The $4 trillion ETF industry has enjoyed rapid growth over the past quarter century, but now is entering a period of shakeout in which smaller players that lack economies of scale are closing. Through early October, at least 90 funds have closed so far in 2019, after a record 139 closures in 2018. Meanwhile, launches of new exchange-traded products, including ETFs and ETNs, peaked in 2011, according to FactSet Research Systems data cited in a detailed report by The Wall Street Journal.
“The challenge is as the industry has more and more participants it becomes harder to expand out into the marketplace,” as Michael Sapir, CEO of ETF issuer ProShares, told the Journal. “There’s a lot of roadkill out there," he added. "The numbers for launches and closures suggest a stable and mature industry that has already seen its most dramatic growth but still has plenty of runway ahead of it," is the conclusion of a report in ETF.com.
- ETF closures are rising, as many funds fail to reach profitable scale.
- The biggest ETF issuers are increasing their market share.
- The popularity of low-cost passive investing helps the biggest issuers.
Significance for Investors
The annual pace of new ETF launches peaked at over 300 in 2011, averaged less than 200 from 2012 to 2014, then rebounded to average more than 250 from 2015 to 2018. So far in 2019, the number is approaching 200. Meanwhile, closures have been increasing since 2011.
The biggest competitors are becoming even more dominant. Total ETF assets grew by 90% in the five years through Aug. 2019, but 83% of that growth was captured by just 100 funds out of 2,100 (or 4.8%), per CFRA Research. Additionally, more than two-thirds of those 100 funds are managed by ETF giants BlackRock Inc. (BLK) and The Vanguard Group.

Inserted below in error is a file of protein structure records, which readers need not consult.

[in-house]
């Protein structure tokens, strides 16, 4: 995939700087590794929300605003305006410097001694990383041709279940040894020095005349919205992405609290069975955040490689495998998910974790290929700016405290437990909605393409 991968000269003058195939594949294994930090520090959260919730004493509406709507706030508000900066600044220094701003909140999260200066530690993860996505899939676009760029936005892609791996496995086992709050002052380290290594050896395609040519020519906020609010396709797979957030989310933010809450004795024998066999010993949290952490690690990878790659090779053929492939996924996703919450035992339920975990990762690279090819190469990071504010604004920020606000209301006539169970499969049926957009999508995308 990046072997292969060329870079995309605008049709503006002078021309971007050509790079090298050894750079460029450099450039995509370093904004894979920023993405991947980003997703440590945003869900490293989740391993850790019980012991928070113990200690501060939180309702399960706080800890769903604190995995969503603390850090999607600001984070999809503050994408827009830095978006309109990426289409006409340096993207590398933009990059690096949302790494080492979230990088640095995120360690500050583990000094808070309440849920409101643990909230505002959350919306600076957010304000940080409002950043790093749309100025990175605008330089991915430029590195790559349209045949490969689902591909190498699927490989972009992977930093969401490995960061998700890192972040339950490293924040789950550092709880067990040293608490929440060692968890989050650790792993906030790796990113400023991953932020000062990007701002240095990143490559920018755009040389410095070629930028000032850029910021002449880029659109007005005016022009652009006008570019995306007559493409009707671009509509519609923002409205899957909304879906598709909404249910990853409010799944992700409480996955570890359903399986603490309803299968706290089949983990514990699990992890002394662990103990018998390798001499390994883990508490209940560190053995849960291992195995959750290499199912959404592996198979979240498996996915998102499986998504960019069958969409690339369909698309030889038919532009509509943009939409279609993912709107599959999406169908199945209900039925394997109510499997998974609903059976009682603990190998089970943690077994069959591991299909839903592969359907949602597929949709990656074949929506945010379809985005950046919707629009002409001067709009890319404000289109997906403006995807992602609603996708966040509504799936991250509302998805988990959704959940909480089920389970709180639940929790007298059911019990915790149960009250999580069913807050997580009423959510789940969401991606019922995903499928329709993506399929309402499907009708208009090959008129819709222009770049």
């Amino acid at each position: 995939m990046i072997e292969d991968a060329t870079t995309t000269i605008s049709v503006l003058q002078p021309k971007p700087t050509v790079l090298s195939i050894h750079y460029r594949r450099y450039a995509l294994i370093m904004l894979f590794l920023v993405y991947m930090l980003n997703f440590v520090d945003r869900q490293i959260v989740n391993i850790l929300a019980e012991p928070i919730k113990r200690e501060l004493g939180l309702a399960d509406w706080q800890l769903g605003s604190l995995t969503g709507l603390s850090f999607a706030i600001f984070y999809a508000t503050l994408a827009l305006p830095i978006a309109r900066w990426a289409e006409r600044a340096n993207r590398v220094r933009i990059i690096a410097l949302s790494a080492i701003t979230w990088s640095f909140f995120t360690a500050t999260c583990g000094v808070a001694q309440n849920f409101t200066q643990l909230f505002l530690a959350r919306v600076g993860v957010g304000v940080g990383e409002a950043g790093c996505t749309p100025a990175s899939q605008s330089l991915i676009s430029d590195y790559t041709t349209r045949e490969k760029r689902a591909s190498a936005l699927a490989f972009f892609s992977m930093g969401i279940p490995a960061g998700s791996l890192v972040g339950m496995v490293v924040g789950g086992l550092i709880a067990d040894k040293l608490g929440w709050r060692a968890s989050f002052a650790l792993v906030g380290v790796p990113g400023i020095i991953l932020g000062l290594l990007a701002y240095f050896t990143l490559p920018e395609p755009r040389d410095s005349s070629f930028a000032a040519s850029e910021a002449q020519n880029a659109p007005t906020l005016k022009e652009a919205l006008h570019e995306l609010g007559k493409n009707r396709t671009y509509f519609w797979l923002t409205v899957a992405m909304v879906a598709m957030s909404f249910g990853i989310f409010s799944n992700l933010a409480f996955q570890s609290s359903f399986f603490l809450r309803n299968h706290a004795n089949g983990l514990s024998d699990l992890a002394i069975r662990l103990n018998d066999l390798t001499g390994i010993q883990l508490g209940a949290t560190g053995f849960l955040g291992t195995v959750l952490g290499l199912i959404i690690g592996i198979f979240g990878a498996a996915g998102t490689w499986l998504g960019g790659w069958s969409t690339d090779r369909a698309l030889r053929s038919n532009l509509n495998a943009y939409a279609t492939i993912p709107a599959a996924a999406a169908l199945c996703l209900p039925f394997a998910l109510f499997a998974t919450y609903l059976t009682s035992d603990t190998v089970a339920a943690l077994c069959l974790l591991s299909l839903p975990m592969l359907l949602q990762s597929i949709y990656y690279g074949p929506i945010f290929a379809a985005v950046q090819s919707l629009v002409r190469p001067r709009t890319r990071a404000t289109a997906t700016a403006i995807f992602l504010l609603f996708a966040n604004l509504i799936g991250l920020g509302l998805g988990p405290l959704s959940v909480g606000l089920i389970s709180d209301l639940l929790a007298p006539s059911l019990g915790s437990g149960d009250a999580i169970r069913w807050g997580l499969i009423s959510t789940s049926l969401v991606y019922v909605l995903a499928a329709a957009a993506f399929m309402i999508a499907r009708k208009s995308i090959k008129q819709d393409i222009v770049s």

The three biggest ETF brands are, with their assets under management (AUM): iShares from BlackRock, $1.604 trillion, Vanguard, $1.064 trillion, and SPDRs from State Street Corp. (STT), $665 million, for a collective $3.333 trillion. This data is from FactSet as of Oct. 22, as reported by ETF.com.
An ETF typically must reach AUM of between $50 million and $100 million within its first three to five years to become profitable, says Elisabeth Kashner, the director of ETF research at FactSet, as reported by the Journal. Moreover, new ETFs that fail to reach $50 million within their first year probably will fail.
Among funds launched from 2007 to 2016 with AUM under $50 million after one year, 44% closed and another 30% never surpassed that amount. Among funds launched in 2018, more than 80% ended the year with less than $50 million.
The market for U.S.-based mutual funds is much larger than that for ETFs, with about 8,000 funds and AUM of $15.4 trillion, but about 25% of those assets are passively-managed funds, per Morningstar. They also find that ETFs are gaining market share, adding about $135 billion in assets so far this year, while mutual funds have lost about $200 billion.
Since more than half of the approximately 2,100 exchange-traded products listed in the U.S. have AUM of less than $100 million, the pace of fund closures and industry consolidation is likely to accelerate, observes David Perlman, an ETF strategist at UBS, per the Journal. Also, as investors increasingly favor passively-managed ETFs over actively-managed funds partly, if not primarily, based on low cost, the biggest players with the largest economies of scale should become even more dominant.